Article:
5) Invest in the future. Republicans need to build a farm team of political leaders. They need to invest in human capital. They have relied way too much on the so-called “self-funders” who may be willing to invest millions in their own race but have no idea how to win elections or, more importantly, how to govern. Finding and cultivating talent is extraordinarily important to our future as a party. We should have an active program that helps us find that talent on college campuses, on congressional staffs, in local government and in any other place where we can recruit smart kids who want to make a difference.
6) Reinvent the modern campaign. Win or lose, Barack Obama has revolutionized the modern campaign. We need to learn from him how he did it. We need to learn about “for us by us” marketing. We need to learn how he fused community activism with the Internet to build an impressive organization. We need to learn how he used these techniques to raise almost $1 billion. And we need to learn what we did wrong and what techniques to retire in the next go-around. Isn’t about time we stopped using those stupid robocalls? I know. Just a suggestion.
7) Adopt a 50-state strategy. Everybody laughed when Howard Dean said he was going to make the Democratic Party competitive in all 50 states. Nobody is laughing now. The fact is that Republicans are becoming dinosaurs in too many states, especially north of the Mason-Dixon line. We have become a regional party, and the bad news is that we are even losing ground in that one region. Having a truly national strategy will pull us back from the extremes and make us a more competitive party in the future.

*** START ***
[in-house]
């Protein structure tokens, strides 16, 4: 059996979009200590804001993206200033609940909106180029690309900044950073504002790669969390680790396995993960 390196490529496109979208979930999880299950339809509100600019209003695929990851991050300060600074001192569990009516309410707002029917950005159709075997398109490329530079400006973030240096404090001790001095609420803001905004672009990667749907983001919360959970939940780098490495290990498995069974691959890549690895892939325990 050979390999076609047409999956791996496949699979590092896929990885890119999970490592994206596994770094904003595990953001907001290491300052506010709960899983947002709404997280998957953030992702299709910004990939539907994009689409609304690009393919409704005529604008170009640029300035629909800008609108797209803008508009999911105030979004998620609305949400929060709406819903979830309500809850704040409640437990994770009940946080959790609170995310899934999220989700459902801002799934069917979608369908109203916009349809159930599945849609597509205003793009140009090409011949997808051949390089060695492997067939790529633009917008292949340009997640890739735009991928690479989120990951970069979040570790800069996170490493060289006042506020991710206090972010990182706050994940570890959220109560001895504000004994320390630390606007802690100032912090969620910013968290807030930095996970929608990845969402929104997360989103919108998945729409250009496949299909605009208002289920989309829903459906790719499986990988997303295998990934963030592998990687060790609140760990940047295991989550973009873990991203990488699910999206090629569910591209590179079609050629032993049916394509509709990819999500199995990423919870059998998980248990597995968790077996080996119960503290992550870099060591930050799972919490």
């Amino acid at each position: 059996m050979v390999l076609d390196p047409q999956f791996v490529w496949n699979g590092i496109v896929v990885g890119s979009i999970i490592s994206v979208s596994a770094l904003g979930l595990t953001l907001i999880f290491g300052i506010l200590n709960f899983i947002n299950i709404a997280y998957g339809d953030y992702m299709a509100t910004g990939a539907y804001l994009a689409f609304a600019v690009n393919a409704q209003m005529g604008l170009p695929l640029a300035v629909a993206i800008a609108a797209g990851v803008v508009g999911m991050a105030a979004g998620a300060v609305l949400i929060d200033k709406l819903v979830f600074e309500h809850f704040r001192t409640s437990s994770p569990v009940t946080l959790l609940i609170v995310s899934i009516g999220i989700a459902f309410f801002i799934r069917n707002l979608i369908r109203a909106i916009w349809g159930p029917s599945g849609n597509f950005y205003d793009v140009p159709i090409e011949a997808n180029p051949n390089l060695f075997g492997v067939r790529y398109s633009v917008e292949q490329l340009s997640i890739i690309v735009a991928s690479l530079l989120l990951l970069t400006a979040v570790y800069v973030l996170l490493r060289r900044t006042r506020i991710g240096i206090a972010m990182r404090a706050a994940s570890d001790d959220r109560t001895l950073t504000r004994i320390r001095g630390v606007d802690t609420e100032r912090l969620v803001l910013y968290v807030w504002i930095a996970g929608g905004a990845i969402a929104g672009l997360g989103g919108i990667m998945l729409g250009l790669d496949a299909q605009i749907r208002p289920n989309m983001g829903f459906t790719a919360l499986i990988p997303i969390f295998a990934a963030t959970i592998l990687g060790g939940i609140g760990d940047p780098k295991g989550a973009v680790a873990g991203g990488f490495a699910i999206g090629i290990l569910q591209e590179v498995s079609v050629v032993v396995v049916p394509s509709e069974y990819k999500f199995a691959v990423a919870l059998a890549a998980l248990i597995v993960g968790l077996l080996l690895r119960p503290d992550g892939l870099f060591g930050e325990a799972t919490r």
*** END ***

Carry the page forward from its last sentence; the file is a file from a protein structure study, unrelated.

8) Develop a coherent media strategy. It is not good enough to simply complain about NBC, The New York Times and the national media in general. We have to do something about it. We have to invest resources into learning all we can about communicating in the modern age. We need a strategy to get after the editors and publishers and television executives so they report fairly on the news. We have to keep after them to make them change their advocacy journalism, or we have to find our own outlets to get the right message out. We cannot continue to allow them to be a cheerleader for the left. We have to do something about it.
9) Simplify to unify. As we pull together our national agenda, we need to remember that simplifying our agenda to basic core principles is better than trying to give each region or each interest group its own little goodies. Republicans started losing when they tried to play special interest politics. We can simplify and unify by agreeing to a certain process for resolving conflicts, and then embracing basic, unifying values (a strong America, a smaller, smarter government, and an undying belief in the Constitution) that will help guide our party for the future.
We have been in this kind of predicament before, and it is not pretty. But with the right leadership, the proper process, the correct strategy and the kind of humility that can only come from getting your butt kicked in an election, the Republican Party can rise again. And even if John McCain pulls out this election, he should take many of these steps. A crippled GOP does nothing for McCain if he is president. The Republican Party must renew and rebuild itself, or face a long, cold time in the wilderness.